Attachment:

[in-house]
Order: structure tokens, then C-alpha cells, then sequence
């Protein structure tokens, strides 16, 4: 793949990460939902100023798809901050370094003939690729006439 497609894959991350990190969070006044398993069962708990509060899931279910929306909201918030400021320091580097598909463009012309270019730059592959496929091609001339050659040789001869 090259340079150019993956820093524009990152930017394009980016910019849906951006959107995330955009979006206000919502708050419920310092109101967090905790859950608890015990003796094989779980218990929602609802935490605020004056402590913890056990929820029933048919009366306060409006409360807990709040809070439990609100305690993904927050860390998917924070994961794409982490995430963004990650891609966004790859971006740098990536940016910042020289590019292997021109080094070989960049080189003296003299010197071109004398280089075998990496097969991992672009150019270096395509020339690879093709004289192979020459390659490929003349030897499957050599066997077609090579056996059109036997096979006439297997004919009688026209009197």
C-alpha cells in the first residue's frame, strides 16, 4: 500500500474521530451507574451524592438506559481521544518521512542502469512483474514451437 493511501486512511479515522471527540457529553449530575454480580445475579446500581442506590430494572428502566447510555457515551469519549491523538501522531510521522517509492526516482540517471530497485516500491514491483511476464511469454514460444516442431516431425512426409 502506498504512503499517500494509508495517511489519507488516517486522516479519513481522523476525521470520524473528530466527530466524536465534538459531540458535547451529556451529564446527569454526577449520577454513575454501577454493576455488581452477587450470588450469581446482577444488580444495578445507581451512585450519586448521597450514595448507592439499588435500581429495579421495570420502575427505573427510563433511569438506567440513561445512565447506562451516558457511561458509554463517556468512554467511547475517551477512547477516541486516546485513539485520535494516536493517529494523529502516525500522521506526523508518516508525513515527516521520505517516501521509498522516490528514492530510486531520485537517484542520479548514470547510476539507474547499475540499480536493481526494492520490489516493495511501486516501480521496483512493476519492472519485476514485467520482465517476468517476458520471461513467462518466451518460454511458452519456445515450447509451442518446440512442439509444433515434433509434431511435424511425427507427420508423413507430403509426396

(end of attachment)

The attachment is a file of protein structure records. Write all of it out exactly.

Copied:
[in-house]
Order: structure tokens, then C-alpha cells, then sequence
């Protein structure tokens, strides 16, 4: 793949990460939902100023798809901050370094003939690729006439 497609894959991350990190969070006044398993069962708990509060899931279910929306909201918030400021320091580097598909463009012309270019730059592959496929091609001339050659040789001869 090259340079150019993956820093524009990152930017394009980016910019849906951006959107995330955009979006206000919502708050419920310092109101967090905790859950608890015990003796094989779980218990929602609802935490605020004056402590913890056990929820029933048919009366306060409006409360807990709040809070439990609100305690993904927050860390998917924070994961794409982490995430963004990650891609966004790859971006740098990536940016910042020289590019292997021109080094070989960049080189003296003299010197071109004398280089075998990496097969991992672009150019270096395509020339690879093709004289192979020459390659490929003349030897499957050599066997077609090579056996059109036997096979006439297997004919009688026209009197």
C-alpha cells in the first residue's frame, strides 16, 4: 500500500474521530451507574451524592438506559481521544518521512542502469512483474514451437 493511501486512511479515522471527540457529553449530575454480580445475579446500581442506590430494572428502566447510555457515551469519549491523538501522531510521522517509492526516482540517471530497485516500491514491483511476464511469454514460444516442431516431425512426409 502506498504512503499517500494509508495517511489519507488516517486522516479519513481522523476525521470520524473528530466527530466524536465534538459531540458535547451529556451529564446527569454526577449520577454513575454501577454493576455488581452477587450470588450469581446482577444488580444495578445507581451512585450519586448521597450514595448507592439499588435500581429495579421495570420502575427505573427510563433511569438506567440513561445512565447506562451516558457511561458509554463517556468512554467511547475517551477512547477516541486516546485513539485520535494516536493517529494523529502516525500522521506526523508518516508525513515527516521520505517516501521509498522516490528514492530510486531520485537517484542520479548514470547510476539507474547499475540499480536493481526494492520490489516493495511501486516501480521496483512493476519492472519485476514485467520482465517476468517476458520471461513467462518466451518460454511458452519456445515450447509451442518446440512442439509444433515434433509434431511435424511425427507427420508423413507430403509426396